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Post Number:#22  Postby Celebration2000 » July 4th, 2008, 11:23 pm

I find some of those revenge quotes quite interesting, and convincing.
"Revenge is a confession to pain" must be my favourite : if you act (and yes ACT, it might have actually harmed you) like it didn't harm you, you are showing the "offender"'s efforts are futile, and that he might lack intelligence for making a useless attempt.

I think i might be perverting the whole idea of the proverb...but it's how i interpretted it.
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Post Number:#23  Postby nameless » July 5th, 2008, 6:55 am

Vengence is an anachronistic attavism. Perhaps an attavistic anachronism. Suffer not an enemy to live as he'll be back..
'Vengence' doesn't exist in 'my' worlds as I don't 'believe' in 'free-will' or 'choice' or 'cause and effect', hence there can be no personal 'responsibility' for one's behavior. I am more inclined to determine and offer 'healing' rather than 'retribution/punishment'. The 'win/win' concept is growing and the win/lose is dying. Good riddance.
'Compassion' vs 'vengence'? I find that 'vengence' falls into the same 'base and low' behavior as any other predatory and victimizing criminal. More of the same.
I find myself moved to 'compassion' the more that I get to know the 'perp'. One cannot hate someone that one gets to know beyond the superficial.
'Vengance' is already obsolete.
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Post Number:#24  Postby Belinda » July 22nd, 2008, 11:55 am

I understand that the vendetta system of social control, a form of vengeance, was useful in Arabia before Muhammad got the tribes to co-operate under Islam.Didn't the ancient Jewish tribes do vendetta? I seem to remember some violent revenges going onas reported in ' Kings '.Presumably this too was a primitive form of social control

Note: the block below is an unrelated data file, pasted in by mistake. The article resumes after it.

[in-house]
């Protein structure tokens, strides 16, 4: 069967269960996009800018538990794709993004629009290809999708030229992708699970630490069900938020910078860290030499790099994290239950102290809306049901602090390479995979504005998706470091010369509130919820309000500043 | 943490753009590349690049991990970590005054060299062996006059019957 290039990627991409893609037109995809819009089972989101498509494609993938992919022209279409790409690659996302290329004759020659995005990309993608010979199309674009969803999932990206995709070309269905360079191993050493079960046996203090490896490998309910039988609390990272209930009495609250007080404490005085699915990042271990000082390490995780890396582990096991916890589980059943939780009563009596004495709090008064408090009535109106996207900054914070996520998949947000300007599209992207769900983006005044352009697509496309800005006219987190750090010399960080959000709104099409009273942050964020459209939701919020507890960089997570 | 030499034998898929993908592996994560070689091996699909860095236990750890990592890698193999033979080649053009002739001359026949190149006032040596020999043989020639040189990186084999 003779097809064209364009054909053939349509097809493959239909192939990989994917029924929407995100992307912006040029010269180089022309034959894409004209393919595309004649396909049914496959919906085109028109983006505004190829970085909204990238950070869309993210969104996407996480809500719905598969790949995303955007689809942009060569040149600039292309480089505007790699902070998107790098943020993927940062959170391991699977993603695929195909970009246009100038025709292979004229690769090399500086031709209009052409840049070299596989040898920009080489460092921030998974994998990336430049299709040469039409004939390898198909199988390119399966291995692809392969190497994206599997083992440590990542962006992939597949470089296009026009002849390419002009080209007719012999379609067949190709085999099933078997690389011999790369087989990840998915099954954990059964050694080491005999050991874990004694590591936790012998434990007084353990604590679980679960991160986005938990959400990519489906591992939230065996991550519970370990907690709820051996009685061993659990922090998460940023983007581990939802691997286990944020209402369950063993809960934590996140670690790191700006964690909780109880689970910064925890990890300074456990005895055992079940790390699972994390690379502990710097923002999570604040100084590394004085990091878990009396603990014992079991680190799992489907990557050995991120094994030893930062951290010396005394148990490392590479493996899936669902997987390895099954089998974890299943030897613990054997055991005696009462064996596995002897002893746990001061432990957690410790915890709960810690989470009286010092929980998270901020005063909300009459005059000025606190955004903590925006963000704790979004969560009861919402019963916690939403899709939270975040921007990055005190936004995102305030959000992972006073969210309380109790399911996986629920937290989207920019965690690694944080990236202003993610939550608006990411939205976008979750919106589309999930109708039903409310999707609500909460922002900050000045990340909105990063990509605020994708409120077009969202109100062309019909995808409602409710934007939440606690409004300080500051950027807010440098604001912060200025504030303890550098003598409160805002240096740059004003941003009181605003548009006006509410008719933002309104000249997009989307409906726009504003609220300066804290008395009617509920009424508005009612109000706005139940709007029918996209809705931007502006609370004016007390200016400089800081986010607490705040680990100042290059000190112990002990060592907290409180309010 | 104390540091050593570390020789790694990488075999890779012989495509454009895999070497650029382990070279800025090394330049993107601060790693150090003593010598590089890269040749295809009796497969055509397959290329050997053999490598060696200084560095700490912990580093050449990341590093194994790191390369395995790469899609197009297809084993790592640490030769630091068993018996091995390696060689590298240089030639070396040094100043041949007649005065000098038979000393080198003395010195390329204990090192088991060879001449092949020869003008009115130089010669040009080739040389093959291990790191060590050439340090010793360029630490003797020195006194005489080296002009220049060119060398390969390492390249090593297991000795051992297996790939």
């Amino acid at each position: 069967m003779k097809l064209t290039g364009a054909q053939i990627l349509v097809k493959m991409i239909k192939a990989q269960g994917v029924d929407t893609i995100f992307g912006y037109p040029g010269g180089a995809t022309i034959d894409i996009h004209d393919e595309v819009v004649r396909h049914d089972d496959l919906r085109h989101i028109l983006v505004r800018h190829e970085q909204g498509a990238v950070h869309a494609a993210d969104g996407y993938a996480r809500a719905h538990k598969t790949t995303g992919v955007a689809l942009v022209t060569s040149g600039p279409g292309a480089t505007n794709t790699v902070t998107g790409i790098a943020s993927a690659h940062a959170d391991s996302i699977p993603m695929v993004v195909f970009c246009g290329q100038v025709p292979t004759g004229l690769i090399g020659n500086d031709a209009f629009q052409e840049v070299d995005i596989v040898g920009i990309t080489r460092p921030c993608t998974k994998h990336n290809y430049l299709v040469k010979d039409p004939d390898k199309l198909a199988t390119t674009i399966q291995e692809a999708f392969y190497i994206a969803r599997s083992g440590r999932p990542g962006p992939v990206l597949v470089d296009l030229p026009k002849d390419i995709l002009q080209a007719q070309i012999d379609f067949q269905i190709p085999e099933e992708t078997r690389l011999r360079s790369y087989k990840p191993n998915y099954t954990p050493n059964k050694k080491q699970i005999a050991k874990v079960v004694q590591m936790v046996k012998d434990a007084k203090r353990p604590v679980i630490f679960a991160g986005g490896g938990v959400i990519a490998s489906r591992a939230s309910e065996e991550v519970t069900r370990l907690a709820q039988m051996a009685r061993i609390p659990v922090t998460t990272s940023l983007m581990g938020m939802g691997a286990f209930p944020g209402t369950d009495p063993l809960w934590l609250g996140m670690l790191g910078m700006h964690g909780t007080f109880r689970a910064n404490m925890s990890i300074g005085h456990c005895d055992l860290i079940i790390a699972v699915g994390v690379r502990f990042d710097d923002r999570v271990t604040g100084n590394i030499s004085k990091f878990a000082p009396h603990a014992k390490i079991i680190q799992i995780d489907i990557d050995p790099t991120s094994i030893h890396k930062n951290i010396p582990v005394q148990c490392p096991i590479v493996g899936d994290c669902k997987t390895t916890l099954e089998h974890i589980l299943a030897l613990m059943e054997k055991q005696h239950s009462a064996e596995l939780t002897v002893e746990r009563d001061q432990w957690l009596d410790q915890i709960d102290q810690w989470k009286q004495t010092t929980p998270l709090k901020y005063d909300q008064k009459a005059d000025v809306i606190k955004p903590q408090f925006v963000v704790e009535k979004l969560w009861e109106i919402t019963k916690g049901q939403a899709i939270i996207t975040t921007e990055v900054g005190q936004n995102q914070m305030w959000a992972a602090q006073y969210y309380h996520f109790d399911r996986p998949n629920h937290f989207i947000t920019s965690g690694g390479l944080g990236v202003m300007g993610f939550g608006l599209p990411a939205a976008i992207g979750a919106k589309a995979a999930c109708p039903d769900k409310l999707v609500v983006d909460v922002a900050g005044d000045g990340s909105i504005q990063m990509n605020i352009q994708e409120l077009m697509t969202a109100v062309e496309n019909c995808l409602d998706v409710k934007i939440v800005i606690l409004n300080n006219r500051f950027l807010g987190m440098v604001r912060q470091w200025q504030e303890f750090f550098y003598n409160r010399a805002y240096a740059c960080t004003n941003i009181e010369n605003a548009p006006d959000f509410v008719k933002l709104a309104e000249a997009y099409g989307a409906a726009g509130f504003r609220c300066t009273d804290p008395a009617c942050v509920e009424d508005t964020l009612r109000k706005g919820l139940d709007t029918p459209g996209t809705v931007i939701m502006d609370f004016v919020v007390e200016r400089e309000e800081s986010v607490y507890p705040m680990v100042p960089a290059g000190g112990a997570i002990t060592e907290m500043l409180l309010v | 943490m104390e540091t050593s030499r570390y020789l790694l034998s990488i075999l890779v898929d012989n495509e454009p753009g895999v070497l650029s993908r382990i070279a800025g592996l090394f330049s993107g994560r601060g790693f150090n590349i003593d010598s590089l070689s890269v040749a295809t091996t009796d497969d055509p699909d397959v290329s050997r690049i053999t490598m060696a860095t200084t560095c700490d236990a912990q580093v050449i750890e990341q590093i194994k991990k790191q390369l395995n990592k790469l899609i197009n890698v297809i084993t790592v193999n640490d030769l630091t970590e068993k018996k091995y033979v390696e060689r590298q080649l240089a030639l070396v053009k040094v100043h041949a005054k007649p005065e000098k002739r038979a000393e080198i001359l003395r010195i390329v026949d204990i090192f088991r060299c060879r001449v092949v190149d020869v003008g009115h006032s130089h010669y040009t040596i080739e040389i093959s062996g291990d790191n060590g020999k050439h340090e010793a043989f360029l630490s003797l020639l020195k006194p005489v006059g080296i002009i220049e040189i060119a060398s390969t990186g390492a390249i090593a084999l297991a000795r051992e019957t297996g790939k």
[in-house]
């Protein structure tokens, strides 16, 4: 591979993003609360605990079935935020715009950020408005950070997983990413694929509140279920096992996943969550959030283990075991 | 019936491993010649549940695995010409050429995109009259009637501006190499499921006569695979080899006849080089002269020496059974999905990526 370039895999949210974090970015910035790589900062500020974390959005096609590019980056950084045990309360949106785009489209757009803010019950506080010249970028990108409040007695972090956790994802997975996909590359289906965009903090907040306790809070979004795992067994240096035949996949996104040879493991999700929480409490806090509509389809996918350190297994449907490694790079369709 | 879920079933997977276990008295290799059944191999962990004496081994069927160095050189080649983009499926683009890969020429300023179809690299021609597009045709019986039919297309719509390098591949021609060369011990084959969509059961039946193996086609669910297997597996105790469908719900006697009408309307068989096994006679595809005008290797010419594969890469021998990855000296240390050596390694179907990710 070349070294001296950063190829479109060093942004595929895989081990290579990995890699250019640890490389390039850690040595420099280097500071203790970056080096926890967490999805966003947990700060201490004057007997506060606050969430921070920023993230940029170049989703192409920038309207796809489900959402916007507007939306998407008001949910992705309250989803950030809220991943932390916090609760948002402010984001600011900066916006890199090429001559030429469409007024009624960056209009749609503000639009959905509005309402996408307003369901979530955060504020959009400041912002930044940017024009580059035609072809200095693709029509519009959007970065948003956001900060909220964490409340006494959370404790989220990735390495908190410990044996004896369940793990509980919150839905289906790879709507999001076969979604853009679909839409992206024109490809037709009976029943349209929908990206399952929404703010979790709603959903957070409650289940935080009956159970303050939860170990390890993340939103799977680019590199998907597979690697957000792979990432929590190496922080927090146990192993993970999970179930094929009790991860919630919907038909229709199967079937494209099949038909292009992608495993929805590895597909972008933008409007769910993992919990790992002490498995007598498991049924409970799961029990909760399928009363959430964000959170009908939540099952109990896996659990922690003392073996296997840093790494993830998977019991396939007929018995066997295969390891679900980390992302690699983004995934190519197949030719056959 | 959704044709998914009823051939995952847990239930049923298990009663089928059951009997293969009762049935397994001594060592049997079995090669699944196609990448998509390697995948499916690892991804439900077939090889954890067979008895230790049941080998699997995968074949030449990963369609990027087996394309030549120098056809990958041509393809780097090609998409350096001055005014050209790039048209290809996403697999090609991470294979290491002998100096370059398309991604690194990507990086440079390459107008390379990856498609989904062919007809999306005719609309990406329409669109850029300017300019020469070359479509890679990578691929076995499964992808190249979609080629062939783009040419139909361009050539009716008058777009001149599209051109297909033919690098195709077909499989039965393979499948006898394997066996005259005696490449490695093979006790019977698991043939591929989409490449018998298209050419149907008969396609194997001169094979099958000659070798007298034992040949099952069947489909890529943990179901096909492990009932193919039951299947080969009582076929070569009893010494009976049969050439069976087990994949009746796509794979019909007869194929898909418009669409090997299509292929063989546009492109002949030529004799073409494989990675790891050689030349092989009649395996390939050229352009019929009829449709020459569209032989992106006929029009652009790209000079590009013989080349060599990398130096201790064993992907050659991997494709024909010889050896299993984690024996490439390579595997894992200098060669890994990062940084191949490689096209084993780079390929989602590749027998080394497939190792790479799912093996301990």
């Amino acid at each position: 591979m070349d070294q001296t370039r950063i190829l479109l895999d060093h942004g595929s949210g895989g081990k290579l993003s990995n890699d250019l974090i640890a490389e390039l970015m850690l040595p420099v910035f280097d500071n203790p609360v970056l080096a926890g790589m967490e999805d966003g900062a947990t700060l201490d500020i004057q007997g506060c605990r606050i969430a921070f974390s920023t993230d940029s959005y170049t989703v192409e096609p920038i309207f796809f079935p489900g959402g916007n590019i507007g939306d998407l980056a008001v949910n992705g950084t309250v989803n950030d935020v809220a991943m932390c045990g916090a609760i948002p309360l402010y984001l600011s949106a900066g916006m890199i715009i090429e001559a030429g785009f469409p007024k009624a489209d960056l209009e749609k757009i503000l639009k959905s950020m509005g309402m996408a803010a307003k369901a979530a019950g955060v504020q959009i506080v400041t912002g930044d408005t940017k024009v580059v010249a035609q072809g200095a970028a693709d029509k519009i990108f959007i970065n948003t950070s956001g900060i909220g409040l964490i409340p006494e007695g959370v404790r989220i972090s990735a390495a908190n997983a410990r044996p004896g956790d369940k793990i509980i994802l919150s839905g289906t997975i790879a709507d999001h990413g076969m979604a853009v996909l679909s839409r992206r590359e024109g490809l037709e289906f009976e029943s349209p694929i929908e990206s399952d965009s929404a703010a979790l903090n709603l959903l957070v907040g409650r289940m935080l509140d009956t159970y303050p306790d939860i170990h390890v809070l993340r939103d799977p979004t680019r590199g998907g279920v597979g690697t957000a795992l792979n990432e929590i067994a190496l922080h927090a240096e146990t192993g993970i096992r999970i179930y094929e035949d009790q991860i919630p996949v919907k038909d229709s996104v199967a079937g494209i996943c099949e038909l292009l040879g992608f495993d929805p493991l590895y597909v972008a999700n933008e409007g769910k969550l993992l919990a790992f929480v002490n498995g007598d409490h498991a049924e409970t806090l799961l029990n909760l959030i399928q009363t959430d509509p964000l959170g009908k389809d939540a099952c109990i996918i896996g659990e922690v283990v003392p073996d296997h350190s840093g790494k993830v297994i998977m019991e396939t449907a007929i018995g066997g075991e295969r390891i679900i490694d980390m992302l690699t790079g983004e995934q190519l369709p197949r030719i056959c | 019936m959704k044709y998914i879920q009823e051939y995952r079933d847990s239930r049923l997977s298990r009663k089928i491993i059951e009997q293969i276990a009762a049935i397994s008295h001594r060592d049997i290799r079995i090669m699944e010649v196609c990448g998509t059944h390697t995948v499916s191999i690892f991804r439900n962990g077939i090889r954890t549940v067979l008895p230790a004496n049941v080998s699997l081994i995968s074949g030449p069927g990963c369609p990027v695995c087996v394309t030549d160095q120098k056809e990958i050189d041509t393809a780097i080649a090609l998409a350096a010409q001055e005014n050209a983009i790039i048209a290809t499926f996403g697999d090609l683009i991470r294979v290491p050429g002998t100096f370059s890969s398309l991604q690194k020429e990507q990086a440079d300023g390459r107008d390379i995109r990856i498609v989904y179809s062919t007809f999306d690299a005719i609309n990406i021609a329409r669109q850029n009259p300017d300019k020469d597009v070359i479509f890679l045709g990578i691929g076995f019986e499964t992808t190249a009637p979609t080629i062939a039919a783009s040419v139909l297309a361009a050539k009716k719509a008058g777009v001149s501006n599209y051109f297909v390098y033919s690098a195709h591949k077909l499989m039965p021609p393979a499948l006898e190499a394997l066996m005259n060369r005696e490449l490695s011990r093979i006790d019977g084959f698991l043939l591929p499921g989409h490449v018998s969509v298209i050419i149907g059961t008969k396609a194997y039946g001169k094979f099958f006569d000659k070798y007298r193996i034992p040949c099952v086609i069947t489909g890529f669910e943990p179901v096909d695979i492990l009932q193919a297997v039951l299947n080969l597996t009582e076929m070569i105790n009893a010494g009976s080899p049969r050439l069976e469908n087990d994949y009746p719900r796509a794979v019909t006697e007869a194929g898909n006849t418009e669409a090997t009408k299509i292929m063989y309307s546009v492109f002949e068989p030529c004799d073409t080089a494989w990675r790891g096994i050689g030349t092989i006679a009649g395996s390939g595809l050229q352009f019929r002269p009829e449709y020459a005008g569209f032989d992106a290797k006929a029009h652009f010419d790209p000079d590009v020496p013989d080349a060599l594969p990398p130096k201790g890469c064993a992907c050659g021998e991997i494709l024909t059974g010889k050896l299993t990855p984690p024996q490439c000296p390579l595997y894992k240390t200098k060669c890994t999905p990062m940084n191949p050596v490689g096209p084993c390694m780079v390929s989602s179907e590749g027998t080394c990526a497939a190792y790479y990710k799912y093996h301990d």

The trouble with an eye for an eye is that it is literally impossible to make retribution equitable.What retribution can equal the murder of one's child? None.

Another bad thing about vengeance is that it is not rational. The more one rationally knows about the causes of the person's crime, the more one can forgive it.

True, to wreak violent vengeance on someone who is currently doing wilfull harm can be tempting. However, other sorts of vengeance besides violent retribution which will not harm man or beast may be available.For instance sanctions within the law.

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Post Number:#25  Postby mark black » July 22nd, 2008, 1:59 pm

On the subject of Logic Games from http://www2.chass.ncsu.edu/garson/PA765/gametheory.htm

'A strategy is a plan of action that cannot be upset by an opponent or nature. The purpose of strategies is to secure the most favorable game value in the long run. A common strategy is tit-for-tat, in which the player responds to a given game move with a mirroring move.'

Tit-for-tat is essentially vengence written small - where one cooperates until the other defects, then defect in revenge, before returining to cooperation. It's an extremely sucessful strategy - related to evolutionary biology.
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Post Number:#26  Postby Dreamshift » July 22nd, 2008, 2:30 pm

I'll put my answer in the context of a society, as we are social creatures and must utilize this form of oragnization to better our productivity, and in essence, our survivability.

Vengeance is undue force in retirubtion of a wrong caused by the party inflicting such said retribution.

Undue it is because our societies are the ones hurt by the Vengeance. An example!

Our petty Vandal breaks a window, not a nice thing to do. Our vandalized person goes out and breaks our Vandal's window. They both only see their own window, but society now has two broken windows instead of one. Now society has to repair two windows instead of forcing the vandal to repair the first. What's the harm? twice the damage as before, had we not become vengful. Let's make this more extreme: